• Ron Paul 2012

      Here here

  • J

    sounds like discrimination and a waste of my tax dollars.

  • Ace

    I’m all for hiring the unemployed but if all those companies get a $3000 tax break per person, the state will have less money too operate so how will the state pay its bills when it’s already having trouble with deficits? The money has to come from somewhere and the somewhere is your pocket.

    • Grynch

      That $3,000.00 tax break per person also means that there is another person who is now paying taxes that wasn’t paying taxes before because he was unemployed. The amount of taxes an average employee pays in a year may surpass the $3,000.00 depending on how much he makes so the government may actually profit from it a little bit.

      Still… an employee cost way more than $3,000.00 per year so I don’t see that as enough incentive to hire if the owner of the business doesn’t find it necessary.

  • Does it add up?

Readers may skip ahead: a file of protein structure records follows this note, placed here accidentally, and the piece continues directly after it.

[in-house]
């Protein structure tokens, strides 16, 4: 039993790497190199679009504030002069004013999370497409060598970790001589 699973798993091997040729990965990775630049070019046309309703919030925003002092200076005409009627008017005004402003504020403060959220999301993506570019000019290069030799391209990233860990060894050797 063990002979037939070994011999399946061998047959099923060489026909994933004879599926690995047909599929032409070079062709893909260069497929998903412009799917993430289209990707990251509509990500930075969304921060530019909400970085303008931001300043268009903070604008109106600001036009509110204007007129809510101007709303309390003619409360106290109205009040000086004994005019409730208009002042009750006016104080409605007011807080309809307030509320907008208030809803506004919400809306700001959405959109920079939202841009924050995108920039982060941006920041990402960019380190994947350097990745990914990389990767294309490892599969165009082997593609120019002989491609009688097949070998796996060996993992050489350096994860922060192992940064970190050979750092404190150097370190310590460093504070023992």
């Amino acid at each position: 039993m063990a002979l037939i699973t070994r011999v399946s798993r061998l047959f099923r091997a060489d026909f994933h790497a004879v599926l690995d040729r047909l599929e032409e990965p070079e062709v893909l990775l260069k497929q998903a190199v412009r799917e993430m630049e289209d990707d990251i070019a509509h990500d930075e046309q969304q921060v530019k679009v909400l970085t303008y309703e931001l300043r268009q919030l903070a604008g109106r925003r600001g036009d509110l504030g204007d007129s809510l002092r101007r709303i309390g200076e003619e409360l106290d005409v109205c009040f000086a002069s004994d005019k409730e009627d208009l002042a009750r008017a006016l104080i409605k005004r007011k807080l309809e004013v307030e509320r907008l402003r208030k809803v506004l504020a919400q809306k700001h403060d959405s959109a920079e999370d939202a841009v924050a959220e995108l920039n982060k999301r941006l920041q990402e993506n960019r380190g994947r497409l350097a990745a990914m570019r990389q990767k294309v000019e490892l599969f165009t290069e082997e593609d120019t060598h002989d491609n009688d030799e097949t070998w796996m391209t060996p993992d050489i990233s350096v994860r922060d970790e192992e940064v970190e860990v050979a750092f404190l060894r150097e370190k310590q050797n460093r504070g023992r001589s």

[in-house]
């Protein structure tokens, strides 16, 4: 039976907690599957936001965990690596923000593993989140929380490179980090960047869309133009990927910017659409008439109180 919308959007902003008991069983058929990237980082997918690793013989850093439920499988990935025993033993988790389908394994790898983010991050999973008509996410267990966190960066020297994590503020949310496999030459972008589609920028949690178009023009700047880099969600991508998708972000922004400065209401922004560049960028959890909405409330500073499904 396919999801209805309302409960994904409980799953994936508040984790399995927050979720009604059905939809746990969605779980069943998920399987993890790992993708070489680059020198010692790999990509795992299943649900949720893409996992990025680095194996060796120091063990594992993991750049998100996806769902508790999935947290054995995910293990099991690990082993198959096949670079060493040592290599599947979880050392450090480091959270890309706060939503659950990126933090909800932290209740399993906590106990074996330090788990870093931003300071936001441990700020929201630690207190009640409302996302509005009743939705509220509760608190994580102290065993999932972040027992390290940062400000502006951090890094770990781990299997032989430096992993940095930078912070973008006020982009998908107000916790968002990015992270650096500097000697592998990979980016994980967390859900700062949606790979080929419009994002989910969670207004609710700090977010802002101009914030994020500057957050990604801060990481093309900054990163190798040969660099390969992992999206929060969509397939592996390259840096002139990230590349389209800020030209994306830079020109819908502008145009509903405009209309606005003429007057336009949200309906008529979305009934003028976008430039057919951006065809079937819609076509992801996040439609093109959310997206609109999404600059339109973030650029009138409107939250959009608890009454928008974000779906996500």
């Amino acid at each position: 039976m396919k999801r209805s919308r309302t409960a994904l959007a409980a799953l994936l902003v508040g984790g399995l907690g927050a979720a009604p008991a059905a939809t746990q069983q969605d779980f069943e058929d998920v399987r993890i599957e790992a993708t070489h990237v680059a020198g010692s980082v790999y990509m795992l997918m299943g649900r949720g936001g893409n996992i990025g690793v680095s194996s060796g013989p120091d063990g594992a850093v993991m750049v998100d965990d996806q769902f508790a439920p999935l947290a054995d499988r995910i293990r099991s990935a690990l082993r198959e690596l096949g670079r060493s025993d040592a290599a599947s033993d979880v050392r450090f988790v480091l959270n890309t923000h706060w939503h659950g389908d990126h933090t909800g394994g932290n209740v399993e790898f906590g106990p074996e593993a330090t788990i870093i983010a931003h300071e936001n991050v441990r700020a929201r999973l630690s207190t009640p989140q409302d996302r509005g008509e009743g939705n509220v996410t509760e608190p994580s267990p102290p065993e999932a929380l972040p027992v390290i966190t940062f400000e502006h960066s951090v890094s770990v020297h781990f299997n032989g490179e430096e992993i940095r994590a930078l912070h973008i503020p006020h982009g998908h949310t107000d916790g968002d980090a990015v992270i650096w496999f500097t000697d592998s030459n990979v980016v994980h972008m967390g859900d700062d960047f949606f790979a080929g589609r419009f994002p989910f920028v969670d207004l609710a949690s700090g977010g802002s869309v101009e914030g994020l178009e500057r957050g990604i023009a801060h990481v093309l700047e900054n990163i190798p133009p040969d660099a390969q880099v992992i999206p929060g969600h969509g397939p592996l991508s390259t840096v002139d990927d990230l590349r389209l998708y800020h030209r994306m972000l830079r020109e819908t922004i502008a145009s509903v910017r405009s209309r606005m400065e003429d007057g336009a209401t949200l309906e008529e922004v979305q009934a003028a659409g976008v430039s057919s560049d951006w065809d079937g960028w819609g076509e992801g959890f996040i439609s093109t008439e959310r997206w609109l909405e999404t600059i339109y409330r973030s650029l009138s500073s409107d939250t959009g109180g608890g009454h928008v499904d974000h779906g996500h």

I love how these politicians just pull dollar figures our their arses. I mean, is this really cost affective or is it just another political ploy so they can hopeully pat themselves on the backs.

  • pat

    Here is a good idea Governor
    The next time you have a thought
    Just let it go

  • me

    It’s a good idea as long as those hiriing are required to pay more than minimum wage. it should be a livable wage, and with rents these days….you’re talking each person would need to make a minimum of $15.00 per hour (thats on the low end) in order to make this $3.000 tax credit worth it.

    • Grynch

      It would be worth it to the state from a revenue generating standpoint if it worked but I doubt it would work because the average cost for an employee is well over $3,000.00 down the line so it’s not worth it to the business owner as the employees’ salary exceeds the tax break by a landslide.